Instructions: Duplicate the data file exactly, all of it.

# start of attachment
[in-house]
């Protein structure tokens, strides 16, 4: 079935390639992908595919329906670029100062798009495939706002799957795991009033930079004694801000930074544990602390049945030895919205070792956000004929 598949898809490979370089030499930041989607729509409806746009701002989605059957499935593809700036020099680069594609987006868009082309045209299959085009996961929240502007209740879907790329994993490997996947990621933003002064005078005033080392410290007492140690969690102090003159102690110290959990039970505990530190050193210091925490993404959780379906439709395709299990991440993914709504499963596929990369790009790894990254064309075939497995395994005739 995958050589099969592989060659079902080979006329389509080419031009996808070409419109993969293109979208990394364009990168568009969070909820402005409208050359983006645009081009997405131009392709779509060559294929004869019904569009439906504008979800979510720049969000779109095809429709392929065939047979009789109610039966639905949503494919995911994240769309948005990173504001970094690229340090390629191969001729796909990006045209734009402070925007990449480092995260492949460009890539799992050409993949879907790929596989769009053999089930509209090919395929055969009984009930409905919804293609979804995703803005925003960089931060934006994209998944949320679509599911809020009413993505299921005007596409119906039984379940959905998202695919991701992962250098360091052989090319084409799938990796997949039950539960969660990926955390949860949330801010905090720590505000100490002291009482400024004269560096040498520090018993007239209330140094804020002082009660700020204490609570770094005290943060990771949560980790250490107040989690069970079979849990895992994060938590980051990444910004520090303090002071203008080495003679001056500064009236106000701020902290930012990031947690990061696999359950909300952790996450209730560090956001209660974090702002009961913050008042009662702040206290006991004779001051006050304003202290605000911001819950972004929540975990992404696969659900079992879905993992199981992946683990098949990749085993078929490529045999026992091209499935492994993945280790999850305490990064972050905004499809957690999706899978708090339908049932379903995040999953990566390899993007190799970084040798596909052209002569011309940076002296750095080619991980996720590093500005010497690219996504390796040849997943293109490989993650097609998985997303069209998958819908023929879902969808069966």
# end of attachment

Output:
[in-house]
């Protein structure tokens, strides 16, 4: 079935390639992908595919329906670029100062798009495939706002799957795991009033930079004694801000930074544990602390049945030895919205070792956000004929 598949898809490979370089030499930041989607729509409806746009701002989605059957499935593809700036020099680069594609987006868009082309045209299959085009996961929240502007209740879907790329994993490997996947990621933003002064005078005033080392410290007492140690969690102090003159102690110290959990039970505990530190050193210091925490993404959780379906439709395709299990991440993914709504499963596929990369790009790894990254064309075939497995395994005739 995958050589099969592989060659079902080979006329389509080419031009996808070409419109993969293109979208990394364009990168568009969070909820402005409208050359983006645009081009997405131009392709779509060559294929004869019904569009439906504008979800979510720049969000779109095809429709392929065939047979009789109610039966639905949503494919995911994240769309948005990173504001970094690229340090390629191969001729796909990006045209734009402070925007990449480092995260492949460009890539799992050409993949879907790929596989769009053999089930509209090919395929055969009984009930409905919804293609979804995703803005925003960089931060934006994209998944949320679509599911809020009413993505299921005007596409119906039984379940959905998202695919991701992962250098360091052989090319084409799938990796997949039950539960969660990926955390949860949330801010905090720590505000100490002291009482400024004269560096040498520090018993007239209330140094804020002082009660700020204490609570770094005290943060990771949560980790250490107040989690069970079979849990895992994060938590980051990444910004520090303090002071203008080495003679001056500064009236106000701020902290930012990031947690990061696999359950909300952790996450209730560090956001209660974090702002009961913050008042009662702040206290006991004779001051006050304003202290605000911001819950972004929540975990992404696969659900079992879905993992199981992946683990098949990749085993078929490529045999026992091209499935492994993945280790999850305490990064972050905004499809957690999706899978708090339908049932379903995040999953990566390899993007190799970084040798596909052209002569011309940076002296750095080619991980996720590093500005010497690219996504390796040849997943293109490989993650097609998985997303069209998958819908023929879902969808069966």